With the 100th anniversary of his birth just a month away, admirers of former President Ronald Reagan will have a unique opportunity to see rarely displayed artifacts of the Reagan legacy, from a marked-up draft of his 1983 "evil empire" speech to keepsakes from the Gipper's Santa Barbara, Calif., ranch.
The National Archives on Wednesday offered a sneak peak at what will be a yearlong rotating exhibit of Reagan documents and memorabilia. The exhibit, which opens to the public Friday, is part of a major celebration of Reagan's life and presidency inspired by the centennial of his birth Feb. 6.
Though much of the exhibit focuses on Reagan's efforts to end the Cold War, curators also have attempted to show a more complete and vivid picture of the former Republican president and conservative icon.
The exhibit will also highlight Reagan's "generous sense of humor and optimism," said Sharon Fawcett, the archives' presidential libraries director.
"He prided himself on fulfilling a full life," she said, "and he also was a Western movie star who could actually ride a horse."
Reagan became known for his amiable disposition, humor, and grace under pressure, even joking with doctors and wife Nancy after a failed 1981 assassination attempt.
But the exhibit also shows the two-term president's no-nonsense rhetoric in his efforts to end the Cold War.
"First, I am determined to do all I can to get our relationship on a more constructive course," Reagan wrote on a series of "talking points" cards before a private meeting with Soviet Foreign Minister Eduard Shevardnadze in September 1985. "I'm still not sure we are communicating with each other effectively."
The four-part exhibit draws from roughly 45 million pages of documents and other items from the extensive Ronald Reagan Presidential Library and Museum in Simi Valley, Calif.
Mr. Reagan, a Democrat-turned-Republican who also served two terms as governor of California, died in 1994 at 93. He was born Feb. 6, 1911, in Tampico, Ill.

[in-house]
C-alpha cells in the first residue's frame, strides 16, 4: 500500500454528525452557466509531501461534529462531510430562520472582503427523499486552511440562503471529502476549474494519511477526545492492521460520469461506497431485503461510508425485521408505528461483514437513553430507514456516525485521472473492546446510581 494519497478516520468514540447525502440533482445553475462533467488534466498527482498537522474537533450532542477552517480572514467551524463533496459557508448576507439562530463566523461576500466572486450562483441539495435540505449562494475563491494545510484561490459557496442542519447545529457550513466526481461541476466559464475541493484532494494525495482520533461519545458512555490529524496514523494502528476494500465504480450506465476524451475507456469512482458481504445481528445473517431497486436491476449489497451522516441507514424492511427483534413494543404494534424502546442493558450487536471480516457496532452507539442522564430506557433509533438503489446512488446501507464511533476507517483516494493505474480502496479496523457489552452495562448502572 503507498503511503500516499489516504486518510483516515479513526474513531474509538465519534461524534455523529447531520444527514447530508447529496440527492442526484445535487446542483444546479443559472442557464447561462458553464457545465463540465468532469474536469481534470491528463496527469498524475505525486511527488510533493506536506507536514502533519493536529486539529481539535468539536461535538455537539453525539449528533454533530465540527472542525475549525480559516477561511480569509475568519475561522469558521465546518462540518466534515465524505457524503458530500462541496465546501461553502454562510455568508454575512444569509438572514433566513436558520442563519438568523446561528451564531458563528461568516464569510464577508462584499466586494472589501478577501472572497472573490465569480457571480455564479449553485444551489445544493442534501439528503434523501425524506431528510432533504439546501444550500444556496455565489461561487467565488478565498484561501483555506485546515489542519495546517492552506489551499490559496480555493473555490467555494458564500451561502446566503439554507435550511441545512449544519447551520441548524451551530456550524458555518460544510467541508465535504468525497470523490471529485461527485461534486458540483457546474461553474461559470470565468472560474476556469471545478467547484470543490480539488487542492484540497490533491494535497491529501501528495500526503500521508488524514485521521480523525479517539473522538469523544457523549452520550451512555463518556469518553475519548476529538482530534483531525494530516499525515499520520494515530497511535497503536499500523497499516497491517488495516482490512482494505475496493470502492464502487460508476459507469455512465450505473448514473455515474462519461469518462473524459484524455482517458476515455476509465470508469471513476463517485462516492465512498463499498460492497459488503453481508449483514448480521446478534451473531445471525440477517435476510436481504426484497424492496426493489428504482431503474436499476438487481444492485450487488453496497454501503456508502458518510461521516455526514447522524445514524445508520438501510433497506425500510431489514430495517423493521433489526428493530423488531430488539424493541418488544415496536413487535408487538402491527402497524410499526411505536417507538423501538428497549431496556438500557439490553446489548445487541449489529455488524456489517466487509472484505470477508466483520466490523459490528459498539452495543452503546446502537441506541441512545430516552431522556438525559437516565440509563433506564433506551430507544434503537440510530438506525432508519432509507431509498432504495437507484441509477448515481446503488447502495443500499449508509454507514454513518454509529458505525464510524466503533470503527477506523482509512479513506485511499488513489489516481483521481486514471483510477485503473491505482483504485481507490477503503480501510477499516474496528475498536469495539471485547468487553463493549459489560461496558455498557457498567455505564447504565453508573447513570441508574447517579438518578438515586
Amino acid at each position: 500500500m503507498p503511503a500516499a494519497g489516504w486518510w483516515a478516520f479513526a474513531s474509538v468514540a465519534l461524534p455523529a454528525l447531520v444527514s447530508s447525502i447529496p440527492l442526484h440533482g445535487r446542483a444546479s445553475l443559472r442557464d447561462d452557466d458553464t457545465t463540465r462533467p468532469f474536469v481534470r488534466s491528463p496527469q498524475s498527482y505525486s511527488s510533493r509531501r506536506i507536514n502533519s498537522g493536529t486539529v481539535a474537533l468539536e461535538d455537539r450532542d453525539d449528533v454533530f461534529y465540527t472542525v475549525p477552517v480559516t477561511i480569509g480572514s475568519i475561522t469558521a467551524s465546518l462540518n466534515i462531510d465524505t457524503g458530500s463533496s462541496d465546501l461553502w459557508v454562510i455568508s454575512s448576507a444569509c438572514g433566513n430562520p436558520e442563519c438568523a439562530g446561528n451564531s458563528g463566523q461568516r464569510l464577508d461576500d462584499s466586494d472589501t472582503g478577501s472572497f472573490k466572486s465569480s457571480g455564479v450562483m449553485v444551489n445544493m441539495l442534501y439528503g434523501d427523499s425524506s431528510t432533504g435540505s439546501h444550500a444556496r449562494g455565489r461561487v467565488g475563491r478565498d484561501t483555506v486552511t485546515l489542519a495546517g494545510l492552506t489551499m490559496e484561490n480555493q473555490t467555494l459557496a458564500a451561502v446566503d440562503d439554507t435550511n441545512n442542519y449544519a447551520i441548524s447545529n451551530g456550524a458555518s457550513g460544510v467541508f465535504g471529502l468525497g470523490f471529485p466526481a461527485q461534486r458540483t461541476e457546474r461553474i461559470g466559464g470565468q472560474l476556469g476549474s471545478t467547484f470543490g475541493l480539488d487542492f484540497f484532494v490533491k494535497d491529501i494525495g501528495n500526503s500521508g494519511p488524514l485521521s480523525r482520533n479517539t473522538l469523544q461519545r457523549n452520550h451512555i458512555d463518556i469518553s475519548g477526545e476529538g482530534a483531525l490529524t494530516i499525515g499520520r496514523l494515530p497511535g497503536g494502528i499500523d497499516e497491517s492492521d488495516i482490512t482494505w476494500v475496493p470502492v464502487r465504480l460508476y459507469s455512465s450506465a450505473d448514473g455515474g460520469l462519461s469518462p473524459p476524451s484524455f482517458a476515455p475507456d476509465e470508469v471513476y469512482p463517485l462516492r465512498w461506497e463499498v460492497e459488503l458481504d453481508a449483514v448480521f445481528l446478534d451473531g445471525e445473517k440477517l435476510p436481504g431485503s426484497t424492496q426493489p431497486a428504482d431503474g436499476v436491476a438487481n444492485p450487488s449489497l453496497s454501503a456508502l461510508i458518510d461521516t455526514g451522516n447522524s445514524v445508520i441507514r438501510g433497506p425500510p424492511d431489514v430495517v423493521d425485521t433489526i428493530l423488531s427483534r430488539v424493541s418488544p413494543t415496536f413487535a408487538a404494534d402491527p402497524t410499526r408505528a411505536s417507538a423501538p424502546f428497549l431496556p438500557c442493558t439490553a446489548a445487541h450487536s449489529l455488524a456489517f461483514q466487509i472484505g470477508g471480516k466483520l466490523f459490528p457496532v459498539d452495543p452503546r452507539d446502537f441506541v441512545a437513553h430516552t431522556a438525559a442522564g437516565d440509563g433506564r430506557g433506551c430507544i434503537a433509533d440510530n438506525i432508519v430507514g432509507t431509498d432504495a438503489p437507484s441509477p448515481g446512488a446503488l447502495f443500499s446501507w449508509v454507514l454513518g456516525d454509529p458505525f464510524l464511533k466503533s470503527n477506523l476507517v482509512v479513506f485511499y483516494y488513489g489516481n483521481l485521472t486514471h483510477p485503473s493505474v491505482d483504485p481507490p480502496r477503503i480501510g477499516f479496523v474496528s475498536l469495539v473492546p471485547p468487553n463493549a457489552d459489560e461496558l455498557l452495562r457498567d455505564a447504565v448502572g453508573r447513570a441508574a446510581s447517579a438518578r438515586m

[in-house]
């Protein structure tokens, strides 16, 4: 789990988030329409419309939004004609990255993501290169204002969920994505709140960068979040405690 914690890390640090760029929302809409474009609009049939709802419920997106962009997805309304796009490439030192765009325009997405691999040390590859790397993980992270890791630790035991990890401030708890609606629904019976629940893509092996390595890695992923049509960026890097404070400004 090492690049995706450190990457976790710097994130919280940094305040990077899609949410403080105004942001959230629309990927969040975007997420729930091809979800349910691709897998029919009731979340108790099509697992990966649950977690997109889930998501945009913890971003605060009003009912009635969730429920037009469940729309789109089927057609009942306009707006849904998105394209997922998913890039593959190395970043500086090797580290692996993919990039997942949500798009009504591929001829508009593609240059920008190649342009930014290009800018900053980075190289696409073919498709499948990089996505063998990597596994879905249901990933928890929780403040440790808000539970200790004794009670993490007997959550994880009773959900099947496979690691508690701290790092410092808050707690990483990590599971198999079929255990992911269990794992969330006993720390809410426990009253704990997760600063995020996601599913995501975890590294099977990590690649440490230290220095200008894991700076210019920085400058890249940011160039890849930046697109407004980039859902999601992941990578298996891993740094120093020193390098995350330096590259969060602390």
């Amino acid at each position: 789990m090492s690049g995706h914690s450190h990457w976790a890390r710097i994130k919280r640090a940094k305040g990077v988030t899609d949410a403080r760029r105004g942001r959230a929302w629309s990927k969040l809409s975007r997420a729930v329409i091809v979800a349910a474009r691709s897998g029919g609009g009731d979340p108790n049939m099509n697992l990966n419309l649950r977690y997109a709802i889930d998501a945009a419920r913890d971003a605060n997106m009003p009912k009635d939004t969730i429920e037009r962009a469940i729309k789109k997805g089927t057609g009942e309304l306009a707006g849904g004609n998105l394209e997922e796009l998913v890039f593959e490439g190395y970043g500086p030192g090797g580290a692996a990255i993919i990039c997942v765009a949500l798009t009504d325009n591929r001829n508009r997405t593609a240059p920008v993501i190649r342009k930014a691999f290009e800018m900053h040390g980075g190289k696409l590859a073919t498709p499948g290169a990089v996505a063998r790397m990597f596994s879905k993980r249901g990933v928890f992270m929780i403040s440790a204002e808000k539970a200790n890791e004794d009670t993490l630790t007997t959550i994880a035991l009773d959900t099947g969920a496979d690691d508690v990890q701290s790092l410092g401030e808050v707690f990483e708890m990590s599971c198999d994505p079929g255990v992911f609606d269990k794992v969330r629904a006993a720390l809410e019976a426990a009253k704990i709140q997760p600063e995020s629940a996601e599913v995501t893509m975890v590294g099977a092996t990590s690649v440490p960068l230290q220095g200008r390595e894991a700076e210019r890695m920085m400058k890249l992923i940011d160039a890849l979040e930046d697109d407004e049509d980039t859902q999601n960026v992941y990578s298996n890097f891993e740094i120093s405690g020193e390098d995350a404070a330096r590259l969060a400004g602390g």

The first part of the exhibit focuses on Reagan's foreign policy and closes in April. The three other parts highlight his reputation as the "Great Communicator," his presidential style and his relationship to the American West.
Ms. Fawcett and Reagan library archivist Michael Duggan said the final exhibit could include Reagan's cowboy boots, a Western belt buckle, diary excerpts, or perhaps riding gear.
"The exhibit is kind of small, so I'm not real sure about a saddle," Ms. Fawcett said.
Fragments of the last Soviet SS-20 missile are included in the exhibit, but visitors will likely consider the centerpiece to be several pages of the neatly typed and double-spaced "evil empire" speech, delivered by Mr. Reagan in March 1983 before the National Association of Evangelicals in Orlando, Fla.
Using a black fine-point marker, Mr. Reagan edits the document in ways big and small — from minor punctuation changes to crossing out entire paragraphs.
"So in your discussions of the nuclear-freeze proposals, I urge you to beware of the temptation . . . to ignore the facts of history and the aggressive impulses of an evil empire, to simply call the arms race a giant misunderstanding," Reagan wrote.
Anthony Dolan, the speechwriter widely thought to have crafted that paragraph, said years later he merely created a draft copy from Reagan's words, and their impact came from the president's powerful 32-minute speech.
Mr. Duggan said he helped assemble the exhibit in part with the idea of trying to show visitors how Reagan moved from condemning the "evil empire" to negotiating with Soviet leaders to cut nuclear arsenals on the basis of "trust but verify."
But he also acknowledged thinking: "What are the coolest things we have?"
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